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A view of Errigal from Gweedore.
Highest point
Elevation751 m (2,464 ft) [1][2]
Prominence688 m (2,257 ft) [1]
ListingCounty top (Donegal), P600, Marilyn, Hewitt
Coordinates55°01′59″N 8°06′43″W / 55.033°N 8.112°W / 55.033; -8.112Coordinates: 55°01′59″N 8°06′43″W / 55.033°N 8.112°W / 55.033; -8.112
Native nameAn Earagail  (Irish)
English translationoratory
Errigal is located in Ireland
Parent rangeDerryveagh Mountains
OSI/OSNI gridB928207
Topo mapOSi Discovery 1
An aerial view of Errigal

Errigal[3] (Irish: An Earagail)[4] is a 751-metre (2,464 ft) mountain near Gweedore in County Donegal, Ireland.[1] It is the tallest peak of the Derryveagh Mountains and the tallest peak in County Donegal.[1]


Errigal is the most southern, steepest and highest of the mountain chain, called the "Seven Sisters". The Seven Sisters includes Muckish, Crocknalaragagh, Aghla Beg, Ardloughnabrackbaddy, Aghla More, Mackoght and Errigal. The nearest peak is Mackoght (from Irish: Mac Uchta,[5] meaning "son of the mountain-breast") which is also known as Little Errigal or Wee Errigal (Irish: an Earagail Bheag).

Errigal is known for the pinkish glow of its quartzite in the setting sun.[1] Another noted quality is the ever-changing shape of the mountain depending on what direction you view it from. Errigal was voted 'Ireland's Most Iconic Mountain' by Walking & Hiking Ireland in 2009.[6]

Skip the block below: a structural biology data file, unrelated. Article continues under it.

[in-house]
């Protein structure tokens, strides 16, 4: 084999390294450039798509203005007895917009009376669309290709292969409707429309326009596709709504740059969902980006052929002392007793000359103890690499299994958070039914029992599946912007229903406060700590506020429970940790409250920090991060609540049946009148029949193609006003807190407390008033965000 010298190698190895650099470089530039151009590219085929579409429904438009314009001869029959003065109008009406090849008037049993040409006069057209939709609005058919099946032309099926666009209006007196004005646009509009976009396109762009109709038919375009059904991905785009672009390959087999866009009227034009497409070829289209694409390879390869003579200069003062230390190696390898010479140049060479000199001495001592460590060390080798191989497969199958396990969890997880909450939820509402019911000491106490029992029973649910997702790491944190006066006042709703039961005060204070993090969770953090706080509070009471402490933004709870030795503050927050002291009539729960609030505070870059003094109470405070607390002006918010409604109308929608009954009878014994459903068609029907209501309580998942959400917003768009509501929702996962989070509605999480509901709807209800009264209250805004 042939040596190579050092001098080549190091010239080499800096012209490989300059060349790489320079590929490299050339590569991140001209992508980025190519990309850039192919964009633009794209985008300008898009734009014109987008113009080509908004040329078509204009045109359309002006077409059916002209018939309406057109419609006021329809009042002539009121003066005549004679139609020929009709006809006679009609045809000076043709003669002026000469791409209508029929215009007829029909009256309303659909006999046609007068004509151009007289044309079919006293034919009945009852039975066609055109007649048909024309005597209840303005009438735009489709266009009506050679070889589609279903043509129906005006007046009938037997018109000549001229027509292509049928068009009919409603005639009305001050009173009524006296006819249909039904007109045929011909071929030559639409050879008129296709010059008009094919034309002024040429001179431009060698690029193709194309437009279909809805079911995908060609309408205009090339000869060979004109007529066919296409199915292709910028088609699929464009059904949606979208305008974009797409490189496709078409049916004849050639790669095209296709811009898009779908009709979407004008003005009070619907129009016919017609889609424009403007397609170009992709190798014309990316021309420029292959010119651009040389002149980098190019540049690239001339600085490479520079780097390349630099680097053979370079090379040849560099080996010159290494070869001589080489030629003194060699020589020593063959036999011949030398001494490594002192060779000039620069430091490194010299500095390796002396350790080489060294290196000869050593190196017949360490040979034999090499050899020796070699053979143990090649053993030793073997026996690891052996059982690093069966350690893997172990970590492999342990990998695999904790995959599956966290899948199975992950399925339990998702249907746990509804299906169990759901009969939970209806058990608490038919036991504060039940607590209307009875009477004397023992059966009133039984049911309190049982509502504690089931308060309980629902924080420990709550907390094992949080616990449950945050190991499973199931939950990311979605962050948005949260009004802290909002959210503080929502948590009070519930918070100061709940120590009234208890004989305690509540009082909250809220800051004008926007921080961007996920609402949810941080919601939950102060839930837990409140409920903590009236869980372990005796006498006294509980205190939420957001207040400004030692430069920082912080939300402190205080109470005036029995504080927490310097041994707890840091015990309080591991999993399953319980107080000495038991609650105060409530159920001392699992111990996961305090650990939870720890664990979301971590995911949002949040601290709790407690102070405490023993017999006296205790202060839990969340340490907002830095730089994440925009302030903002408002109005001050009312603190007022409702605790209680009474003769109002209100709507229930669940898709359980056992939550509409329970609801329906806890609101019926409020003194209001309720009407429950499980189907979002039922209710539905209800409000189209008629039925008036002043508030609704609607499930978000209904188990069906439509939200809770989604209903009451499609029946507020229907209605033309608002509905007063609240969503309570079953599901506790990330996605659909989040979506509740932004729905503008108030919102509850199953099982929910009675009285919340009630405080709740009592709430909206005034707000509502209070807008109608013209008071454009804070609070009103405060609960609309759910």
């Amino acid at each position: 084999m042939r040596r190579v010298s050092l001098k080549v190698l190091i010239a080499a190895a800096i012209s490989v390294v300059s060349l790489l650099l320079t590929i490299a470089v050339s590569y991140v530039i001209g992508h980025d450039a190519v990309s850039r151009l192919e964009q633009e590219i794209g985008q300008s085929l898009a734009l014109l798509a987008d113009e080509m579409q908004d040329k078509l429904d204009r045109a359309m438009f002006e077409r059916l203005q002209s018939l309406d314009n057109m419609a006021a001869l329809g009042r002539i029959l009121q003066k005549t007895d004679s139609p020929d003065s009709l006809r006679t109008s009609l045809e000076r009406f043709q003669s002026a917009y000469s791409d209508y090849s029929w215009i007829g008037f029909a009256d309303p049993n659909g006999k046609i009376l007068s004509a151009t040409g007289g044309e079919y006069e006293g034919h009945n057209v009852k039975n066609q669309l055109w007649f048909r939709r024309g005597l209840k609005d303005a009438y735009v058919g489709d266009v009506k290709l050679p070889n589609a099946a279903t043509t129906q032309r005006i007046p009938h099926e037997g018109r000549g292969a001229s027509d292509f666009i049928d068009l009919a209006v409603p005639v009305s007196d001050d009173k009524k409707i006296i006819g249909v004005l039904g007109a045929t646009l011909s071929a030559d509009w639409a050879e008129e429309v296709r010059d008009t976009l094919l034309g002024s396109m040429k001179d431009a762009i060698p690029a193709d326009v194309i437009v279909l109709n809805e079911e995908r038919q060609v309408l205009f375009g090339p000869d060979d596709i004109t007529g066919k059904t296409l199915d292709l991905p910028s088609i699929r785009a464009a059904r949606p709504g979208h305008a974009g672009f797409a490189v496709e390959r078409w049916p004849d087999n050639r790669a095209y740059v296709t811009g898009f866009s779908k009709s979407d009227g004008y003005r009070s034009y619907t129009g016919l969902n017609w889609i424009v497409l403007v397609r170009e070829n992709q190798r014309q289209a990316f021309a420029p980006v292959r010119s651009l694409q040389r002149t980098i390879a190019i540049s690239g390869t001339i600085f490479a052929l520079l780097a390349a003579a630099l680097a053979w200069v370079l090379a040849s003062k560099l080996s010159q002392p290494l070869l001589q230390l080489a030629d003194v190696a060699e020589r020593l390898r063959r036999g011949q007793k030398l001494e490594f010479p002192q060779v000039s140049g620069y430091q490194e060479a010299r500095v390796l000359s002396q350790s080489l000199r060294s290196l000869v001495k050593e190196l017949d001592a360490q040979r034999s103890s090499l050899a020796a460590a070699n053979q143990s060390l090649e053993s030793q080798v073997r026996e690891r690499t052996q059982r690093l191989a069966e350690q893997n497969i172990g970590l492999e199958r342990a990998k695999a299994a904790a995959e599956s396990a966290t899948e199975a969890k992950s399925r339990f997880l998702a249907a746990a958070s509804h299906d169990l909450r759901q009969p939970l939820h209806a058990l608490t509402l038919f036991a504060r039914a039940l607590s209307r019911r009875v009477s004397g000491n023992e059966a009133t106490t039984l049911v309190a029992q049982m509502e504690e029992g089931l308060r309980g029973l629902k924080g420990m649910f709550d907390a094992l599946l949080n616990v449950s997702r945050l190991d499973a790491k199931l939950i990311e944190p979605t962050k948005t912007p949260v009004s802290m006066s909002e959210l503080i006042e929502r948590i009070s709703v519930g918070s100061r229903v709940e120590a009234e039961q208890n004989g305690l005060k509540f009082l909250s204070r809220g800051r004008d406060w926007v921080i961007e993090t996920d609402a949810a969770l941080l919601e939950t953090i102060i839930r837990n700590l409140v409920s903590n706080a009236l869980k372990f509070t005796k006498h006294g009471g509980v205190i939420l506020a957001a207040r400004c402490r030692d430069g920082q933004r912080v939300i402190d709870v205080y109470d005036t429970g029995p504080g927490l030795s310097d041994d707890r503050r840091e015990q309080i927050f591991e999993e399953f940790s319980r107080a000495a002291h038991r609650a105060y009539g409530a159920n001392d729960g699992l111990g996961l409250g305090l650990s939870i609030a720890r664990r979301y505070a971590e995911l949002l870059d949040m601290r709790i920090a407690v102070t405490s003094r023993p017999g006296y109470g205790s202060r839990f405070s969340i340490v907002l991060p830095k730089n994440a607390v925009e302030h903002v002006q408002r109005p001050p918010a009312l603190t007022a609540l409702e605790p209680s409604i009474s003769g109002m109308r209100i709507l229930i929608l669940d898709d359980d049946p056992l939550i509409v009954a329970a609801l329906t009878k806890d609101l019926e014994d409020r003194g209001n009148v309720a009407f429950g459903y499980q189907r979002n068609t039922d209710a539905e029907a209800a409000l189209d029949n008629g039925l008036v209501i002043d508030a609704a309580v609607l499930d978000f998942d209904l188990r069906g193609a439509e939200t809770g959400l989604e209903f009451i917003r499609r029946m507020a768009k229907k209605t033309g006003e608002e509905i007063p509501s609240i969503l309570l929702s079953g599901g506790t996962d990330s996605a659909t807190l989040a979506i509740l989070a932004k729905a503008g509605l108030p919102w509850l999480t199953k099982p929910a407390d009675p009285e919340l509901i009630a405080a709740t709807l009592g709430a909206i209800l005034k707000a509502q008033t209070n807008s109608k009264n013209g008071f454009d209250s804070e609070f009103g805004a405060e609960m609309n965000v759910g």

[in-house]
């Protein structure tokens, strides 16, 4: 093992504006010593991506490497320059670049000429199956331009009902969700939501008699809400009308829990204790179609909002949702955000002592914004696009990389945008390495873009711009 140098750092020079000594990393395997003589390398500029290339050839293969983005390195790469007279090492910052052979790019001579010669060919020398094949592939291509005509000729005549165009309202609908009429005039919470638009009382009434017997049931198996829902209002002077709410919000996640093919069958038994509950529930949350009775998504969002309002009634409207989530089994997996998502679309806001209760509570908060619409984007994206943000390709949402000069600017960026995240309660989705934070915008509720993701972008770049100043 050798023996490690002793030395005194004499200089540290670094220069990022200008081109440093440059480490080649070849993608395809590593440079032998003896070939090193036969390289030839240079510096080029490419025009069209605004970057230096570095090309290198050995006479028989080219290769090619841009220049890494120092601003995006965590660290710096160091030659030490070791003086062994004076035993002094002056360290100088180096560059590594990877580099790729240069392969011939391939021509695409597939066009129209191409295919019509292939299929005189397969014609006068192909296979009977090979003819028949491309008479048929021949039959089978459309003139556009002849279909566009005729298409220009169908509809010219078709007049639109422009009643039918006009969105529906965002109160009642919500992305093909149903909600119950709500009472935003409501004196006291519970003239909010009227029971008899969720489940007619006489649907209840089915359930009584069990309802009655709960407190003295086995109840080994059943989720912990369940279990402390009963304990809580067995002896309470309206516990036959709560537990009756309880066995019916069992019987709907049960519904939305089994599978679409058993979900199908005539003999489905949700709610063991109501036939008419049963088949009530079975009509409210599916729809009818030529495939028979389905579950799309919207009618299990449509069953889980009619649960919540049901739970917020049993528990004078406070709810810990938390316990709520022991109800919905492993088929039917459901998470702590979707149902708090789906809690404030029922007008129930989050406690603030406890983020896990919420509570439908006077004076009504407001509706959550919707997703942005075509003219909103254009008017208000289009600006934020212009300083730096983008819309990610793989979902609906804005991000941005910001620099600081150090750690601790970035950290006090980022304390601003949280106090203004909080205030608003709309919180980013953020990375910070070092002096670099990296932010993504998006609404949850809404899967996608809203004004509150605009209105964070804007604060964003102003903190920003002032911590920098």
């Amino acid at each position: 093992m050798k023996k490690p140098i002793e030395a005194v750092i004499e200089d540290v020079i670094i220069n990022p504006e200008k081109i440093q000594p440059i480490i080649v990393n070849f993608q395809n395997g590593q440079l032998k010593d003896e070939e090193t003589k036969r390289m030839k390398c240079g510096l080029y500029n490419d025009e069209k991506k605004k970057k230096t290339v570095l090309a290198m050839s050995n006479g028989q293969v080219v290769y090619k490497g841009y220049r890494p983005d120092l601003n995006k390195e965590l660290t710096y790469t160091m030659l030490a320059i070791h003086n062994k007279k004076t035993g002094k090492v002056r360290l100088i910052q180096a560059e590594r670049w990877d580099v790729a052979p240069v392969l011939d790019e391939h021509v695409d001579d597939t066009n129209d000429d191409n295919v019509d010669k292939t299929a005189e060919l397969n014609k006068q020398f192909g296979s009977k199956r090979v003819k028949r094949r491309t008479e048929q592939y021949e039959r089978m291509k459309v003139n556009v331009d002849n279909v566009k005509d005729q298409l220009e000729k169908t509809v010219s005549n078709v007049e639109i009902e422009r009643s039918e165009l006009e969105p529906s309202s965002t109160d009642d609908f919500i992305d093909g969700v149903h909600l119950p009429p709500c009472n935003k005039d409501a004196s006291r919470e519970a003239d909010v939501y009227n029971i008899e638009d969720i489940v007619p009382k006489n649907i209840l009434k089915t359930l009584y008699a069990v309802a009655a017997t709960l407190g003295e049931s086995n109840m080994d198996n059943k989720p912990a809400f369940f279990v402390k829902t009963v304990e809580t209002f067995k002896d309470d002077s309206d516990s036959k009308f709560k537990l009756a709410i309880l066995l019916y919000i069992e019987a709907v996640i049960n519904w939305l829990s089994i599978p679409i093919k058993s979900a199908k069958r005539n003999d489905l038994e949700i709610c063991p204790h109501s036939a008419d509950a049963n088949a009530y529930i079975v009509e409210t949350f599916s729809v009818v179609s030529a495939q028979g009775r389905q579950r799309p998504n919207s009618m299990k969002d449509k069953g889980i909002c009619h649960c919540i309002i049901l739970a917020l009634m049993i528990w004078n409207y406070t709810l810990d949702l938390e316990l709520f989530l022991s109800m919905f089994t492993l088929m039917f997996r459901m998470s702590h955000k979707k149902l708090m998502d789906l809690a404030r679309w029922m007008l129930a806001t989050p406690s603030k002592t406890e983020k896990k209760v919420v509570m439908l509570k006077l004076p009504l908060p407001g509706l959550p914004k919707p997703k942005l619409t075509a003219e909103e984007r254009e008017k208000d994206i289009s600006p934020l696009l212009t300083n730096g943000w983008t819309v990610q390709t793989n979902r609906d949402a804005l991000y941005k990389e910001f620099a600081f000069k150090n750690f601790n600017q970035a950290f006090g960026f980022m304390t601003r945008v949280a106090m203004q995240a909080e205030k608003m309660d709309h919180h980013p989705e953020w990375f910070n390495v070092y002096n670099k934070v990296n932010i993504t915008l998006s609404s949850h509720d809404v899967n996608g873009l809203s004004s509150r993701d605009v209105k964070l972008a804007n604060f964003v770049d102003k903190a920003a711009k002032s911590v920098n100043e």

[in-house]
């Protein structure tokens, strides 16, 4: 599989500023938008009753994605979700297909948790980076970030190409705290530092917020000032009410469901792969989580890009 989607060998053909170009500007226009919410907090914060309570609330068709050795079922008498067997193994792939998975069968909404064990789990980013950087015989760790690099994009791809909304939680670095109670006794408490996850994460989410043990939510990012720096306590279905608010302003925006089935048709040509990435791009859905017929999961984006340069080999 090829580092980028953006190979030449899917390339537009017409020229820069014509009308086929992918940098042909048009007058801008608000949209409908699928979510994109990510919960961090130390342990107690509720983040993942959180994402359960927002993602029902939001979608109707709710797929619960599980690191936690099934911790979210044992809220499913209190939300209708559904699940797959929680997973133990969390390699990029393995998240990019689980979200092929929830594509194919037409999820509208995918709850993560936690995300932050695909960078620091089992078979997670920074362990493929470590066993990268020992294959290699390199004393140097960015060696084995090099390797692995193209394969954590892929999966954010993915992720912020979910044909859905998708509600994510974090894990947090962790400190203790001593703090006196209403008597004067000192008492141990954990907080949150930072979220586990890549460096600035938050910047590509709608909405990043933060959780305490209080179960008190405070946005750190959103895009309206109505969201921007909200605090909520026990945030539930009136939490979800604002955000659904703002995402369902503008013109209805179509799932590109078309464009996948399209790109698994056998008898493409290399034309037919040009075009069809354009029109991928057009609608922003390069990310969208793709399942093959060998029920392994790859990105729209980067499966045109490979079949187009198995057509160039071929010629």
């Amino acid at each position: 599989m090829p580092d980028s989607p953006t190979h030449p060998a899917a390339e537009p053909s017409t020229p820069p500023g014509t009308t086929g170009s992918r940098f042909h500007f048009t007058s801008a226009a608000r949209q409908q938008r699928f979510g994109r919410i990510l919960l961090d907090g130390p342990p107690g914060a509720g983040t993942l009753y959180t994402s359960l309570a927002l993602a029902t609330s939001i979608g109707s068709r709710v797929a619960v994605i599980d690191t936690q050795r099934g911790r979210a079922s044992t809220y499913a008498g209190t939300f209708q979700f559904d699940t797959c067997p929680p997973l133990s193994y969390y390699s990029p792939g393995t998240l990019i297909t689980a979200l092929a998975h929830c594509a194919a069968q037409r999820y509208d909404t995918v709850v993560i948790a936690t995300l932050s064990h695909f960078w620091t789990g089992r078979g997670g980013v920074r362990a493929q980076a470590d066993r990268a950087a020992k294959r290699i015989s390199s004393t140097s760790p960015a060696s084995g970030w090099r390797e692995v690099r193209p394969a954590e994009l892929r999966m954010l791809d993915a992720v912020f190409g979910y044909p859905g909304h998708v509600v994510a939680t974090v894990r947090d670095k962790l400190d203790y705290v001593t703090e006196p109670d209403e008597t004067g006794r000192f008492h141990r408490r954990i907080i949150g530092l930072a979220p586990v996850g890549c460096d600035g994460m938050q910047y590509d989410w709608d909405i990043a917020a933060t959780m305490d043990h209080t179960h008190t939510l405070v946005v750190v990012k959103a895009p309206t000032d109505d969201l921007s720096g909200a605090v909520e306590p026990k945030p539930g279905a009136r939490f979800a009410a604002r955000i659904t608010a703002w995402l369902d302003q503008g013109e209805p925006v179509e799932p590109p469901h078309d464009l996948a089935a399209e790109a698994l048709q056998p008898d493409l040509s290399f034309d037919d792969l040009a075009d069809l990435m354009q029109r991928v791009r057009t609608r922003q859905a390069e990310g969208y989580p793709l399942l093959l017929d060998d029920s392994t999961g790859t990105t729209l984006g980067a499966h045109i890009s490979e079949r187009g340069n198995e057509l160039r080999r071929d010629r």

Errigal was named by the Fir Bolg who, originating in Greece, came to worship Errigal as they had Mount Olympus. The name comes from the Latin orare (to pray) and the Greek ekklesia (church). Scholars consider it one of the oldest placenames in Ireland.[7]

In recent years, there have been numerous erroneous references to Mount Errigal.[8] In 2016, Ireland's national tourism authority, Fáilte Ireland, apologised for using the name "Mount Errigal" in its brochure, rather than the proper name.[9] The official name is An Earagail or Errigal.[4] Mount Errigal is the name of a hotel in Letterkenny, County Donegal.[10]

Hill walking[edit]

The mountain is most often climbed from the carpark off the R251 road. The route initially starts off by crossing heavily eroded and boggy land towards a visible track through the shiny scree from where the ascent proper starts. After reaching the summit, people usually walk the short but exposed walk along One Man's Pass which leads across to the second and lower of the twin summits. No special equipment is needed to climb the mountain, but caution is advised.

In popular culture[edit]

"Céad slán ag sléibhte maorga Chondae Dhún na nGall / Agus dhá chéad slán ag an Earagal árd / Ina stua os cionn caor 's call".
Panoramic view of Errigal's summit.


See also[edit]


  1. ^ a b c d e MountainViews
  2. ^ Peakbagger
  3. ^ Ordnance Survey Ireland — the name is 'Errigal', omitting the word 'Mount'.
  4. ^ a b "An Earagail/Errigal". Placenames Database of Ireland. Government of Ireland - Department of Arts, Heritage and the Gaeltacht and Dublin City University. Retrieved 24 April 2019.
  5. ^
  6. ^
  7. ^ Macerlean, Fergal (15 August 2009). "A route less travelled". The Irish Times. Retrieved 24 April 2019.
  8. ^ Feeny, Seán P. (21 August 2015). "When did they change Errigal's name?". Donegal News. Retrieved 24 April 2019.
  9. ^ Scanlon, Cronan (25 August 2016). "Fáilte Ireland admits it got Errigal's name wrong". Donegal News. Retrieved 24 April 2019.
  10. ^
  11. ^ "Archived copy". Archived from the original on 2001-02-19. Retrieved 2011-04-12. Cite uses deprecated parameter |deadurl= (help)CS1 maint: archived copy as title (link)
  12. ^

External links[edit]